While some speculate MLPR actually caused a shift back to more cash transactions, market fundamentals are the more likely cause. About the time the law went into effect, supplies started to dwindle, demand began to climb and prices followed suit. In other words, there has been less incentive for sellers to lock up prices and market access.

Once approved by President Bush, MLPR would be reauthorized until Sept. 10, 2010.



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Stocker Nutrition
Added Bulk Extends Wet Distillers Grain Storage
Anyone utilizing wet distiller's grains (WDG) already knows the challenges of spoilage borne by the high moisture content. What researchers are beginning to demonstrate though, is the added shelf-life that can be had by mixing dry, bulky feeds with the byproduct.

For example, University of Nebraska (UNL) researchers tried mixing in grass hay, alfalfa hay or wheat straw. According to a recent UNL report, mixing in grass hay (15%), alfalfa hay (22.5%) or wheat straw (12.5%) -- all on a dry matter basis -- proved to be the minimum level that allowed for successful bagging at 300 lbs./square inch.

For bunker storage, researchers found 40% of grass hay mixed with WDG was firm enough for packing; 25-32% for wheat straw.

There may be 2-3 in. of spoilage at the top, but everything else appears fine says Galen Erickson, UNL nutritionist.

"Other fiber sources would presumably work but we chose these three because of their availability this time of year," says Erickson, who worked on the project with fellow UNL nutrition researcher, Terry Klopfenstein.

You can find more details of the project, including work with mixing WDG with Dried Distillers Grains, and mixing corn gluten with WDG at: ianrnews.unl.edu/static/0606270.shtml.


Stocker Health
Drought Can Change Parasite Considerations
It may be drier than a teetotaler's liquor chest in some part of the world, but drought conditions can actually increase the challenge of parasites, says Dave Sparks, DVM, Oklahoma Cooperative Extension Service food animal quality and health specialist. In a recent issue of Oklahoma State University's Cow Calf Corner, Sparks says normal late-summer forage height means parasites are often a minimal challenge this time of year. He explains about 80% of parasite larvae reside on the lower 2 in. on a forage plant; most can't crawl higher than 4-5in.

"If your animals are grazing 1- 2 1/2- in.-tall forage, they may be getting large numbers of infective larvae, even though it's dry. You can help to alleviate the problem by watching your animals graze," Sparks says. "Try to avoid this danger zone if possible and/or modify your de-worming program to fit the conditions."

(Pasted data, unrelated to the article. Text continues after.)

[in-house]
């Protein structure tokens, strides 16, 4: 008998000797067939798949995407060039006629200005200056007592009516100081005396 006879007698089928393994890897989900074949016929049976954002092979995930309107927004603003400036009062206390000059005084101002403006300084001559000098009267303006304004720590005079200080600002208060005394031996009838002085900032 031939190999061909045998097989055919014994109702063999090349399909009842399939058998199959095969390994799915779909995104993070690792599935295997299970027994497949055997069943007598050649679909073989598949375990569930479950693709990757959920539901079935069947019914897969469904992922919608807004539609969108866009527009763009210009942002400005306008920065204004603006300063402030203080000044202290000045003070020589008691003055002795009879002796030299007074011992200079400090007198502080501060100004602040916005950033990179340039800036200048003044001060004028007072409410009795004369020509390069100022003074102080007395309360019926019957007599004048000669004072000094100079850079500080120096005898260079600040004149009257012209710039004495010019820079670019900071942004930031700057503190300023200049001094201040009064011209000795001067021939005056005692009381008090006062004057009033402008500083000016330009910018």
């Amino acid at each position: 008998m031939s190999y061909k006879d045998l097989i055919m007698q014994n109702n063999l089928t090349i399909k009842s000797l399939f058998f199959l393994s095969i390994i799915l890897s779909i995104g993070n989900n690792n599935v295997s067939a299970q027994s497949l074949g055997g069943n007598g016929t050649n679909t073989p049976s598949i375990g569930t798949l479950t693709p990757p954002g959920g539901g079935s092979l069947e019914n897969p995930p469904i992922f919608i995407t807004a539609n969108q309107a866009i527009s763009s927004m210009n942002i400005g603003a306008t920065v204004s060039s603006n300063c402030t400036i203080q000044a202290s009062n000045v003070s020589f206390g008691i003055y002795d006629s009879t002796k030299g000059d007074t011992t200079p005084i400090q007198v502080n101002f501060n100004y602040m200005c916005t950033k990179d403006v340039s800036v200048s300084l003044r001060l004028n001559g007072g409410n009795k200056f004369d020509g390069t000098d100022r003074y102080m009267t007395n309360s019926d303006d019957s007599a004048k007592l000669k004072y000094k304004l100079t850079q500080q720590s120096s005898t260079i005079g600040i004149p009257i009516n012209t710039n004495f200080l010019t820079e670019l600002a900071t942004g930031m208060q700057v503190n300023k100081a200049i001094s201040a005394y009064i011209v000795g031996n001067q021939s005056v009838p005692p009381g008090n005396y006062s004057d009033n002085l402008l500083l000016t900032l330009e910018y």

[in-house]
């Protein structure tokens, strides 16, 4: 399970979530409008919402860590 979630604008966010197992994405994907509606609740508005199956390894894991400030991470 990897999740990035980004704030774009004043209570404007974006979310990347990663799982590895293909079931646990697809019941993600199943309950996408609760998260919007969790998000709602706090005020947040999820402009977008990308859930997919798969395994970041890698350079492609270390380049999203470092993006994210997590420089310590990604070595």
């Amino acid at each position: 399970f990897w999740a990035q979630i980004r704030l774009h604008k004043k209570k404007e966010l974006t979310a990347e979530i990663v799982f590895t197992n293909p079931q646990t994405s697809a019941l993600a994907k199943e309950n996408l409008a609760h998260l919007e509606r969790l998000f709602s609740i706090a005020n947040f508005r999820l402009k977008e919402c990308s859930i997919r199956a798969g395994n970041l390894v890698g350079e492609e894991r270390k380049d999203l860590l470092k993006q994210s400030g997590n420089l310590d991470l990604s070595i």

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Weather And Crops
Global Grain Supplies Decline
Corn producers have done it again, producing a near-record corn crop, but that doesn't mean prices won't be inching up.

According to last week's "Livestock, Dairy and Poultry Outlook Report" from the Economic Research Service (ERS), the 2006-2007 corn price is expected to average $2.15/bu. to $2.55/bu., up from $1.99/bu. for 2005-2006; it was $2.06/bu. two years ago.

Besides increasing demand, growing price has something to do with decreased global production. ERS analysts note both global coarse grain production and global coarse grain ending stock estimates have been lowered -- reduced production in the European Union, former Soviet Union, Canada and Australia.

For that matter, last week's report also lowers domestic ending corn stocks to 1.22 billion bu.

Soybean meal production is projected at 42,035 thousand short tons, up 2.5% from last year and up 3% from 2004/05. Soybean meal prices are expected to average $147.50 to $177.50 per short ton, down from $173.50 in 2005/06 and $182.89 in 2004/05.

For the week ending Sept. 17, according to National Agricultural Statistics Service (NASS):
  • Corn -- 96% is at or beyond the Dent Stage, compared to 97% last year and 90% for the five-year average. Maturation is at 52%, 2% behind last year, but 3% ahead of normal. 9% is harvested, which is 1% behind last year and the five-year average. 61% is rated Good or better, compared to 52% last year.

  • Soybeans -- 48% of the acreage was at or beyond dropping leaves, 12% behind last year and 1% behind the average. Growers have harvested 6% of the crop, compared to 7% at this time last year and 5% for the average. 61% is rated Good or better; 53% was at the same time last year.

  • Winter wheat -- 19% of the crop is sown, 5% less than the same time last year and 4% less than average. Planting was behind in most states, delayed by either soggy field conditions or lack of soil moisture.

  • Sorghum -- 81% was at or beyond turning color, the same as last year and the norm. 45% is mature, compared to 42% last year and 47% for average. 33% is rated Good or better, compared to 48% last year.

  • Pasture -- 27% is rated Good or Excellent, compared to 30% last year. 23% is rated Poor and 22% is ranked Very Poor, compared to 23% and 14% respectively at the same time last year.


States with the worst pasture conditions -- at least 40% of the acreage rated poor or worse -- include: Alabama (66%); Arizona (53%); Arkansas (46%); California (72%); Kansas (42%); Mississippi (60%); Missouri (59%); Montana (48%); Nebraska (53%); Nevada (60%); North Dakota (62%); Oklahoma (65%); Oregon (54%); South Dakota (50%); Texas (75%); and Wyoming (68%).

States with the lushest pasture conditions -- at least 40% rated good or better -- include: Florida (65%); Illinois (52%); Indiana (65%); Iowa (68%); Kentucky (66%); Maine (83%); Michigan (55%); New Mexico (67%); New York (62%); North Carolina (58%); Ohio (64%); Pennsylvania (50%); South Carolina (52%); Virginia (41%); Washington (41%); West Virginia (59%); and Wisconsin (56%).


Events
K-State Stocker Conference Is This Week
You've still got time to make it to Manhattan, KS, for the Kansas State University (KSU) Beef Stocker Field Day on Thursday, Sept. 28. Scheduled to begin at 9:30 a.m. at the KSU Beef Stocker Unit, this year's program features a broad range of topics from industry experts, including:
  • Forces Shaping Change in the U.S. Beef Sector -- Jim Mintert, KSU.

  • Impact of Added-Value Programs on Beef Stocker Producers -- Leann Saunders, IMI Global, Inc.